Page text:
Advertising:What Makes a Successful Creative Team?

by Sarandipity

Copywriters should think visually and Art Directors should think verbally. They should not compete with each other.

Gone are the days when a Copywriter would work alone at his desk without discussing his ideas with the visualizer. He would hand his copy to the Art Director who headed the art department and the copy would then be given to a visualizer who actually did what art directors do today. As Drayton Bird, former International Creative Director at Ogilvy & Mather Bird points out in his Commonsense Creative notes, the principle of a copy/art partnership was quite unknown.

According to Bird, it is generally believed that Bill Bernbach of Doyle Dane Bernbach introduced the idea of a copywriter and visualizer creative team in the late 50’s in New York. Says Bird: “The concept spread very quickly, and I recall in 1962 when I had my first Creative Director’s job I started working in partnership with our best visualizer. But the idea of working in that way was unusual at that time.

“Today most good creative work tends to be produced by Art Director and Copywriter working together. Good partnerships seem to produce outstanding results. Bad partnerships never do.”

In Advertising 2+2 = 5

The idea is that the two people working together will make each other better than they would be working individually, this creating synergy. Instead of working separately, each in his own specialty, the two complement each other. The person with the visual mind is able to see things in a way a person with a verbal mind cannot – and vice versa.

Bird suggests that one of the things that make a successful partnership is that each side is not afraid to enter into the other’s territory. Writers can and should think visually; Art Directors can and should think verbally. In fact, today writers are expected to have some idea about the visual that will go with their copy. After all, they should care about how to enhance the message they put into words. This skill is certainly essential if they want to be any good at writing for television, in particular.

How Successful Creative Partnerships Work

One of the problems with being creative is that one wants to have all the ideas – and claim credit for them. Bird says that successful teams don’t operate like that. They claim credit jointly for the ideas. This means that they’re not competing with each other. They are stimulating and complementing each other. Each is trying to add something to the other’s ideas.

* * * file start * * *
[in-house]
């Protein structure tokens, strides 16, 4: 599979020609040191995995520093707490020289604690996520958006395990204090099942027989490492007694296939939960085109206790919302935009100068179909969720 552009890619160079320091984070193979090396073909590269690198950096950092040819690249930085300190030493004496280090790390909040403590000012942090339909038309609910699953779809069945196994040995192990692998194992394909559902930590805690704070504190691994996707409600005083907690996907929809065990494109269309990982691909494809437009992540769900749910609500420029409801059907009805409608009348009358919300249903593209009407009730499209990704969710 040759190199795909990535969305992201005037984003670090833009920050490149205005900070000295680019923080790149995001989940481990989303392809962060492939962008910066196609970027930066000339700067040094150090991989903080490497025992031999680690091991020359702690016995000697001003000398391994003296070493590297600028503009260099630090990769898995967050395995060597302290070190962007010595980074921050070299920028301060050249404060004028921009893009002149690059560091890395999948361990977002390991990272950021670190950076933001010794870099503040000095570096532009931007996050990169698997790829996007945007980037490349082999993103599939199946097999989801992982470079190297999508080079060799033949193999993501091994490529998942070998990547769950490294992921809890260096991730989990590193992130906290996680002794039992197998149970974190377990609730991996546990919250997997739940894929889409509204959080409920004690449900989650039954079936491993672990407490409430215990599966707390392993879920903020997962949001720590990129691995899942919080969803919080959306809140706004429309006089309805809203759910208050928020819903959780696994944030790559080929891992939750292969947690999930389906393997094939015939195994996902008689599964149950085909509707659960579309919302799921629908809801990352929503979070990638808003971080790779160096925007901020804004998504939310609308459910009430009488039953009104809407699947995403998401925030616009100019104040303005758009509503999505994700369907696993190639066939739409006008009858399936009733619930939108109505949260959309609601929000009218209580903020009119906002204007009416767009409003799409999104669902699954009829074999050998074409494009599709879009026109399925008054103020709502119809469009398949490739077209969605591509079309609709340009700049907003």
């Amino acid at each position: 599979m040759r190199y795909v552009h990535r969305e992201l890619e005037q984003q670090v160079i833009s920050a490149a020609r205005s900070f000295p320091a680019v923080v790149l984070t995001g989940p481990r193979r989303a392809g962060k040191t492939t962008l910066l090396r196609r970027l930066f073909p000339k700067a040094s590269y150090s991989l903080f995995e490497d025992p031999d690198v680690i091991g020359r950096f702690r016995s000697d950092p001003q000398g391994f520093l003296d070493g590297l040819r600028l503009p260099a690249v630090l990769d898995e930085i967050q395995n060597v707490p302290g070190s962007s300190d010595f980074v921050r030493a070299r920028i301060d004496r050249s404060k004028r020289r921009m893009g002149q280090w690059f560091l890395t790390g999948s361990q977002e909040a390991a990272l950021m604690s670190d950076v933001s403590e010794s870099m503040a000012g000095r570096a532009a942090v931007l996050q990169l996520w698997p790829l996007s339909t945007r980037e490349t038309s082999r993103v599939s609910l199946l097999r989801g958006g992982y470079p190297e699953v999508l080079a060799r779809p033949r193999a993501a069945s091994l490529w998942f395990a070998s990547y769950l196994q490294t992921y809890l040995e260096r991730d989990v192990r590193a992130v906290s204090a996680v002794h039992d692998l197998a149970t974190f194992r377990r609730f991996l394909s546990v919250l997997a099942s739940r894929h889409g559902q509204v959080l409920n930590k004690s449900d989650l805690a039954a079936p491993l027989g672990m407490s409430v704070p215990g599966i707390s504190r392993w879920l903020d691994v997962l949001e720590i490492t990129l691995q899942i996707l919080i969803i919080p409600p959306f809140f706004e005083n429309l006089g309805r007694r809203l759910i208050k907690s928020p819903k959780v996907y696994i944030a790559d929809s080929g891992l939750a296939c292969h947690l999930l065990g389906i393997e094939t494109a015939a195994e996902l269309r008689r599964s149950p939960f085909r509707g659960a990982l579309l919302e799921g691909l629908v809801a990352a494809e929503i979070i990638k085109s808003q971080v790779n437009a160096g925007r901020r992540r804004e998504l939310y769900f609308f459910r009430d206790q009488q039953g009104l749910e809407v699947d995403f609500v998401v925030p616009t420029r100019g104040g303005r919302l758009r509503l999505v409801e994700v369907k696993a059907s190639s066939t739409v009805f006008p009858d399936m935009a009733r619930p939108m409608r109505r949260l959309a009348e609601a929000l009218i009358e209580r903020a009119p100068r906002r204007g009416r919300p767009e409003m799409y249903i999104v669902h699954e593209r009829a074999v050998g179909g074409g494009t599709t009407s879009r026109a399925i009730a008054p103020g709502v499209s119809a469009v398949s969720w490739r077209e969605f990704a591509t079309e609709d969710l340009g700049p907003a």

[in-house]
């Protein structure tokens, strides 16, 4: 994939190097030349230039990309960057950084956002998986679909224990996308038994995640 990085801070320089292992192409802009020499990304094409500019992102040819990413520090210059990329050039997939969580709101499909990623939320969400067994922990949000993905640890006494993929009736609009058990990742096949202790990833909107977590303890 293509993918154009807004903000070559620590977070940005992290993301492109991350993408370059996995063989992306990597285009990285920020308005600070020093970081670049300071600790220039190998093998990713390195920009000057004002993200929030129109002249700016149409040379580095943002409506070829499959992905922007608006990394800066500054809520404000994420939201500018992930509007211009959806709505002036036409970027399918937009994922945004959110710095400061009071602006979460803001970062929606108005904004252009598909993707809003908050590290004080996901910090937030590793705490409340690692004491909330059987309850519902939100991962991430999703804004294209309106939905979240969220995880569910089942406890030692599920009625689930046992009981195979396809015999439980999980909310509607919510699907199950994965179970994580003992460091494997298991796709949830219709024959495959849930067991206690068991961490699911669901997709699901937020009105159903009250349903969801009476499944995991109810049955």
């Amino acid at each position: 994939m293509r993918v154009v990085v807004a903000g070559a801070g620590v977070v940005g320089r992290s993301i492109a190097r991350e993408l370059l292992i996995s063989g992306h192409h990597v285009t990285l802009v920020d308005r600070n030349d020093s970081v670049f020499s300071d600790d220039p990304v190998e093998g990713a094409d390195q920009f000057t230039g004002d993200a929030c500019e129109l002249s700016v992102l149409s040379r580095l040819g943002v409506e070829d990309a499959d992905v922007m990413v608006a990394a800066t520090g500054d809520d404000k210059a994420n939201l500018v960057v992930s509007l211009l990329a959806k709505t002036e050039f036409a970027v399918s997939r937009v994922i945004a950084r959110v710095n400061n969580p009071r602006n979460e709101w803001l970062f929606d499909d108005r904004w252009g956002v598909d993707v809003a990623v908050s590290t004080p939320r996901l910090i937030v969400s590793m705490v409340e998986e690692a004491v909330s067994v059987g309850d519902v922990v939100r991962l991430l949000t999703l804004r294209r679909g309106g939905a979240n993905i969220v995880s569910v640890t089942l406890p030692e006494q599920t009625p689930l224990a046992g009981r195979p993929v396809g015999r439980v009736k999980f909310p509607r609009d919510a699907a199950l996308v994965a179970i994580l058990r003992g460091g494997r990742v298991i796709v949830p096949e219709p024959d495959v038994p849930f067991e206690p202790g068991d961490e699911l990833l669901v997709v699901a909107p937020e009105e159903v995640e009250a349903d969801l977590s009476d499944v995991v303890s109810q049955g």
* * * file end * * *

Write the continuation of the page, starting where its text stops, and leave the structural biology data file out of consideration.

When one partner asks for the other’s opinion, the reaction should be positive, not negative. This encourages further exploration of an idea, rather than squashing it. “Ideas are hard to come by, and too precious to kill without careful examination. In fact, such exploration often creates a better idea or the initial idea may be used as a catalyst for the creation of other ideas.

Bird adds: “Of course, uncritical acceptance of ideas is not enough – that means you are just stroking each other’s egos. Each person ha s to justify an idea to the other – sell it, so to speak – because unless you can explain why something is good, it probably isn’t any good. (Unless it’s an idea so dazzling that one can immediately appreciate its virtues.) And, in any case, every idea at some point has to be sold to the client.”


Explore all the Possibilities of the Idea

Good teams are determined to explore every possibility, not just settle for what comes easily. That means they have to spend time thinking up plenty of alternative ideas before finishing anything up. Otherwise they waste time polishing one indifferent idea, when they’d be better off looking in the first place for something different, and better.

“One thing that I recommend to you, if you’ve never tried it, “ says Bird, “is what I call ‘creative calisthenics.’ That is deliberately trying to see how many solutions you can come up with to a particular problem. This is rather like stretching the muscles of your creativity. One very important thing to remember is that creatives do not have a monopoly on ideas.

“In my experience, some of the very best ideas have come from Account Handlers, Planners – and especially the client, who knows his business better than you, and spends more time thinking about it than you do. By working closer with the account handler, you are adding an extra brain to the team. And, goodness knows, we need all the ideas we can get.”

How Copywriters and Art Directors Can Work Together

Copywriters should think visually and Art Directors should think verbally. They should not compete with each other and try to hog all credit for the idea. Instead, they should complement each other and work as a team. This is important because two heads are often better than one. Ideas, which are hard to come by, should not be discarded in a hurry before they have been explored for all possibilities.

The team (account handlers included) should come up with as many alternative ideas as possible before deciding on one, unless the initial idea is obviously brilliant. Whoever comes up with an idea should be able to sell it to his creative partner, since eventually, it has to be sold to the client.



Drayton Bird’s Commonsense Creative notes previously only accessible to employees of Ogilvy & Mather.

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Updated: 05/04/2015, Sarandipity
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Mira on 05/04/2015

I enjoyed this, but I would have liked some illustrations, both visual and textual, of this synergy between copywriter and art director.

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